Now because Bigshot Designer thinks you should be grateful to smell his feet and doesn't think the law applies to him (cuz he's special), he doesn't pay you, and chances are you'll get stuck with menial tasks; you'll play go-fer for the other employees, become a member of team xerox, or maybe get stuck in the shop sanding cancer-causing foam without a proper mask (because you have to "pay your dues", just like Bigsh ... well ... okay... Bigshot Designer didn't have to pay any dues, but it's tradition).

 

Three months is over, college is starting, and the new senior class is looking for Fall internships; among them are some young hotties that Bigshot Designer thinks would make great ... interns. Before you know it, you're shown the door so some fresh young thing can take your place (and btw, don't violate that NDA or the Non-Compete Agreement or you'll never work in this industry, kid).

 

So now you've got nothing to show but a line on your resume (which, if you're good, designers won't read anyway because they're too busy looking at the samples you sent). You go looking for that entry level job thinking, "Wow, I can point out Bigshot Designer's name on my resume and I'm sure to get a job." Except that entry-level job you were hoping to get has been filled by ... another unpaid intern looking for an experience line item.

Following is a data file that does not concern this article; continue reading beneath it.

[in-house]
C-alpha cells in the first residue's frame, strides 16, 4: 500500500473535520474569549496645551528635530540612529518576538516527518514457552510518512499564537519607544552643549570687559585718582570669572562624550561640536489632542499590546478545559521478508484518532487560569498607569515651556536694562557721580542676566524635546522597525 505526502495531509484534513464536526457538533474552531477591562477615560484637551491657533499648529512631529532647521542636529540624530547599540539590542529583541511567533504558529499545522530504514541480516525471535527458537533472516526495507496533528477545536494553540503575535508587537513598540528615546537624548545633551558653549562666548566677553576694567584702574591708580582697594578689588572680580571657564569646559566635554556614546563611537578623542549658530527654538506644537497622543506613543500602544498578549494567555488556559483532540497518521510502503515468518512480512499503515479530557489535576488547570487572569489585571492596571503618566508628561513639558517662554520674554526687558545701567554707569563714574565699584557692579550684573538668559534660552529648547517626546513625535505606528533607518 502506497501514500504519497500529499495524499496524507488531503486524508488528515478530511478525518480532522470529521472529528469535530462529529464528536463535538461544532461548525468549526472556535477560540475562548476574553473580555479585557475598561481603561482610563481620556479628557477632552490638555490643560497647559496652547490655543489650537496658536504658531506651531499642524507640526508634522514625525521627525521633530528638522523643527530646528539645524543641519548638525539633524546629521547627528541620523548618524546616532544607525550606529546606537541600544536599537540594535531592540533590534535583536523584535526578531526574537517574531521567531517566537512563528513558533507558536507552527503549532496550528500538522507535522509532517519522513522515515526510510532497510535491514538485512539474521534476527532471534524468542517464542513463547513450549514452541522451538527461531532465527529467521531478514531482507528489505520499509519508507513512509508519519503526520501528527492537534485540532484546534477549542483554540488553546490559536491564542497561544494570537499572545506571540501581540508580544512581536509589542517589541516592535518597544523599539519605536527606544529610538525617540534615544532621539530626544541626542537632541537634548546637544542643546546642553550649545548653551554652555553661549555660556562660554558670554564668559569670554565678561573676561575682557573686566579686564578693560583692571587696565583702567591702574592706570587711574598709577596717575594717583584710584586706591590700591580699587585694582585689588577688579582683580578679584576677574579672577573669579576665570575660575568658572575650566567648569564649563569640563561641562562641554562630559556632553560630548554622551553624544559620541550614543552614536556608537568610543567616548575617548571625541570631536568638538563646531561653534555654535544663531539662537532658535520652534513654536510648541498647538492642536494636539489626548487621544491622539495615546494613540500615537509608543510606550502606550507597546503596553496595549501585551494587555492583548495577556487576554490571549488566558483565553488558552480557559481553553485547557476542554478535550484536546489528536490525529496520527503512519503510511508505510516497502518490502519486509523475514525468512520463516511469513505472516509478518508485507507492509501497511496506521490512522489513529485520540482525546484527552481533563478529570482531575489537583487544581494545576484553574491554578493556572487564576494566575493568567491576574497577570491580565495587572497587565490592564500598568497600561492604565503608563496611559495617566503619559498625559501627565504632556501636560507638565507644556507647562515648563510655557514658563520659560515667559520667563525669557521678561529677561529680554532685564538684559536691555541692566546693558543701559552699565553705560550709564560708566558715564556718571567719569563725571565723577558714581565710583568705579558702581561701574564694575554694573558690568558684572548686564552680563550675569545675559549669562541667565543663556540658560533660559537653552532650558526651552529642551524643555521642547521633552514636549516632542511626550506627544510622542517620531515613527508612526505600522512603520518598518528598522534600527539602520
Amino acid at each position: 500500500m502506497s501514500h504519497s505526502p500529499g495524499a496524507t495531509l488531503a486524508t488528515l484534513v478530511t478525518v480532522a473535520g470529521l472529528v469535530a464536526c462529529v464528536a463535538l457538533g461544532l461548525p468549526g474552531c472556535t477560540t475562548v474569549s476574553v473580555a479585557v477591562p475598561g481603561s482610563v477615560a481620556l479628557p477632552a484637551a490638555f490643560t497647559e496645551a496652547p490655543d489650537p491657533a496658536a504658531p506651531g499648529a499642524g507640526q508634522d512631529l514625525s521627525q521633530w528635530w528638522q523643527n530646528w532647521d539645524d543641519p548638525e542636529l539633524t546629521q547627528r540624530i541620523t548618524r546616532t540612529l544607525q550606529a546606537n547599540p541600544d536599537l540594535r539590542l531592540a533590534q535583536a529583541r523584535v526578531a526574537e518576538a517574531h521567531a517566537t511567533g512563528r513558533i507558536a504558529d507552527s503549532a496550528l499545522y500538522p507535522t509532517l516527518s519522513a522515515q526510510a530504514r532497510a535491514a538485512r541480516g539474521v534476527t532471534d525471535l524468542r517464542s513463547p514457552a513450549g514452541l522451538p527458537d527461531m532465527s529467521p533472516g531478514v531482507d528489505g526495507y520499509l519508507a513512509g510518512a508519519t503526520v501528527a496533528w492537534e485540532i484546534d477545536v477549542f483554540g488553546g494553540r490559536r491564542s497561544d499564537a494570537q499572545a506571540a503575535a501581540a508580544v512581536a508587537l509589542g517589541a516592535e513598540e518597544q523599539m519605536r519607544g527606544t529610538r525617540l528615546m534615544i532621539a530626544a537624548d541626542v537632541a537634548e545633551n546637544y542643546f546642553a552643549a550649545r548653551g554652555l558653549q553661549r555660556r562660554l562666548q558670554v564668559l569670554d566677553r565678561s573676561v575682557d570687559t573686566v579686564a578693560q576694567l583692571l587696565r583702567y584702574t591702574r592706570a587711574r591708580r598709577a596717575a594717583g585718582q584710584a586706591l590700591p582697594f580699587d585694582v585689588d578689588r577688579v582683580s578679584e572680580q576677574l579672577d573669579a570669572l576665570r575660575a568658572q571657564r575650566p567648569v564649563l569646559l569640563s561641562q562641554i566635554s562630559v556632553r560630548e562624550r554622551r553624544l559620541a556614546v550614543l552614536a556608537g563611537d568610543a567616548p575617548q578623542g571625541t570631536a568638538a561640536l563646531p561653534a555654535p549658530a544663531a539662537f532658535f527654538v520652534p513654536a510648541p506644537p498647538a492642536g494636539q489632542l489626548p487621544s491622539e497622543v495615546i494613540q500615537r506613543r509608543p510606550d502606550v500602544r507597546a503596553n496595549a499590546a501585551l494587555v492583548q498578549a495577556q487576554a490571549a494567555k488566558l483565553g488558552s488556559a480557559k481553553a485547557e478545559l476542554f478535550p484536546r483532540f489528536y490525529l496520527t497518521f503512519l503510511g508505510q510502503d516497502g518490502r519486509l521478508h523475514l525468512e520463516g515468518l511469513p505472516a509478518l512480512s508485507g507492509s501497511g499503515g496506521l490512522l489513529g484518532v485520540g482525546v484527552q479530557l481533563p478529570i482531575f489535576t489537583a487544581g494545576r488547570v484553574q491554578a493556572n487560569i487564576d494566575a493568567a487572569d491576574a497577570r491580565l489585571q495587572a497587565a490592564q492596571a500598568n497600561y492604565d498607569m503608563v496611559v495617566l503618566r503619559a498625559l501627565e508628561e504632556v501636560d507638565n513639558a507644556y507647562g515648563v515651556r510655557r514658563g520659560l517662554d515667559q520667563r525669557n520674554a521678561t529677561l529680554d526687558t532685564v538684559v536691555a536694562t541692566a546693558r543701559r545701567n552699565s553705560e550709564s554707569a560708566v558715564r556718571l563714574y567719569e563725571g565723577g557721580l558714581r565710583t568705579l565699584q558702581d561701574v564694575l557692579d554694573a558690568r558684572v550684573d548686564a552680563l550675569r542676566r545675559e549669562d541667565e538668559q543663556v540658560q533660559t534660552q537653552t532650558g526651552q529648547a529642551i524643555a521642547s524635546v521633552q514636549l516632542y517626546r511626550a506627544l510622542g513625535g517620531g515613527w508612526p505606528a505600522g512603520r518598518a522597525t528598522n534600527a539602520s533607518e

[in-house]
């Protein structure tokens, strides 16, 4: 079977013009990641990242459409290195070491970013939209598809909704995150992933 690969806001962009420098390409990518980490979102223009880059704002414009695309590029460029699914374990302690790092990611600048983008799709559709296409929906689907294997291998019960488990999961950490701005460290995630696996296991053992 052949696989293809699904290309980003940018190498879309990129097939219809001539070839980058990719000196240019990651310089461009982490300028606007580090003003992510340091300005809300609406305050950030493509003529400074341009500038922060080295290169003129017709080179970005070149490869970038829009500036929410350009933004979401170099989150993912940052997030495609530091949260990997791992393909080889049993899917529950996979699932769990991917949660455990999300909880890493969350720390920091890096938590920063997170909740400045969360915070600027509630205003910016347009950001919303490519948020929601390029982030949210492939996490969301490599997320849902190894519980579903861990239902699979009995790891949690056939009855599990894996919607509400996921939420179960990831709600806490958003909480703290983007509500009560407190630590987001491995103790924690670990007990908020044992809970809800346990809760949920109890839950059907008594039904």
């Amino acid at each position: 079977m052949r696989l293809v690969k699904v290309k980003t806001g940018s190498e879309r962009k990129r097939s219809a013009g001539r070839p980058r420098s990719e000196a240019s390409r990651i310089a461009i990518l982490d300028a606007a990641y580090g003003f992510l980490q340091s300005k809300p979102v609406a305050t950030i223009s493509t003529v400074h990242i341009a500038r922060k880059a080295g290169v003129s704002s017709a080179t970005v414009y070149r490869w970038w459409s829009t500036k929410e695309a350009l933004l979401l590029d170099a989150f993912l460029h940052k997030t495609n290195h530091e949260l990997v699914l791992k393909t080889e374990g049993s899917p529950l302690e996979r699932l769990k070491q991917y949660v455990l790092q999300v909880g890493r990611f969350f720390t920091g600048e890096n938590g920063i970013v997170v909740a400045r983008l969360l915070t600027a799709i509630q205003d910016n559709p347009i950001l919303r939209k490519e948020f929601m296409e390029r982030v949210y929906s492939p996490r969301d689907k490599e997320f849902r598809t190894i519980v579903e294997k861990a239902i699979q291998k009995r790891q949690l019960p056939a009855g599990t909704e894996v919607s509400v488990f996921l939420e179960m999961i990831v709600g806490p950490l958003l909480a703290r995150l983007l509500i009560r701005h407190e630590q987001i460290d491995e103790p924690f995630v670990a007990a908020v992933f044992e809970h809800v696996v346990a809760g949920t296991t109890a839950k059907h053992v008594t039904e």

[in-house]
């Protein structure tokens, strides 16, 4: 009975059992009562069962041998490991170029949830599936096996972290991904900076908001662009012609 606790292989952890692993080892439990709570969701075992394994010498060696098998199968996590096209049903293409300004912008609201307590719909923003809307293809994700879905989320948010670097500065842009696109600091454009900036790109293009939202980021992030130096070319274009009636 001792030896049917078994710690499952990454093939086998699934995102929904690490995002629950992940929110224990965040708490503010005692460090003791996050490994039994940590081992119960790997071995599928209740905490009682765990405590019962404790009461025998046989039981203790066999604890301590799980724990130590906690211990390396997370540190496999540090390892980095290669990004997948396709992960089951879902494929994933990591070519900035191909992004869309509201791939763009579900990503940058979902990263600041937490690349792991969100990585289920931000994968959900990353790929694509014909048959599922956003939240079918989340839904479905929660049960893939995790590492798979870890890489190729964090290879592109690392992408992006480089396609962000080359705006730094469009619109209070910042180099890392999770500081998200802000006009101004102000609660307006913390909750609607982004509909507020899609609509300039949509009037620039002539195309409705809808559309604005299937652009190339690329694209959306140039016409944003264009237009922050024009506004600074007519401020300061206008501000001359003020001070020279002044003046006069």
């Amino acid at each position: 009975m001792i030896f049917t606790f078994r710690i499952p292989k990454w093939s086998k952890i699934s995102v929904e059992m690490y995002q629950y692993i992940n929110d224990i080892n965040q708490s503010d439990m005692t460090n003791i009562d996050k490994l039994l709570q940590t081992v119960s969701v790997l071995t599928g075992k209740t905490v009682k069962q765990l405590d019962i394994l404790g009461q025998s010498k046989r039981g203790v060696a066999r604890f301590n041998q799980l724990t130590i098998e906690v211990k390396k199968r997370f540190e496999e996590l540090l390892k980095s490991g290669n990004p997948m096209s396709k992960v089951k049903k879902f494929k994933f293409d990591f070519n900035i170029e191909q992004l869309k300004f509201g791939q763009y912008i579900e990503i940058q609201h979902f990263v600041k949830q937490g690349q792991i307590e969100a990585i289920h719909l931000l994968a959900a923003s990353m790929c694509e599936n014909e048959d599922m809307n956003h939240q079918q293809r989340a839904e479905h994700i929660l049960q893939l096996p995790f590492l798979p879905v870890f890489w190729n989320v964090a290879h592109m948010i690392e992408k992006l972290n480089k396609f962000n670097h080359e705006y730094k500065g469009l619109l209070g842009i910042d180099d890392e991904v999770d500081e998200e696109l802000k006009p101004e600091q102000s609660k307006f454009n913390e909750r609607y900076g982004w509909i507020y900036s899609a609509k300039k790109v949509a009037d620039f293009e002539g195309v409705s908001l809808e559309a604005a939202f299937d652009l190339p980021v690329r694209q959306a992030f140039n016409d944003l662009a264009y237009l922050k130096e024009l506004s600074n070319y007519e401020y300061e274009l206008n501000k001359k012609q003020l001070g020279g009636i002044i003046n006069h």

Rinse and repeat.

 

Question csven. Did you always chatrge the same rate for your work right from the outset (not including rising inflation ammendmendts to your rate)?
More or less, yes. Starting out I made the mistake of placing more value on my CAD abilities than on my design abilities. I simply inverted the fee structure. And to keep my fees relatively consistent I relocated to where my overhead was lower.

 

I still do work for my origainal clients, some which really help pay the bills despite only earning the original rate (most jobs are priced as complete project so there is flexibility to get a bettter rate pro rata for the hour).
I'd say your pro rata comment applies in that if you're charging the same project fee but putting in fewer hours because your skills have improved, than you're coming out ahead and not devaluing anything.

 

Did I devalue the profession in the begining. Am I still devaluing it?
I don't see how charging lower rates because you had less experience leads you to ask that question. Nor do I follow how you believe you're still devaluing it by charging the same project fee but operating at a level such that the same output should take you less time, thus raising your hourly rate.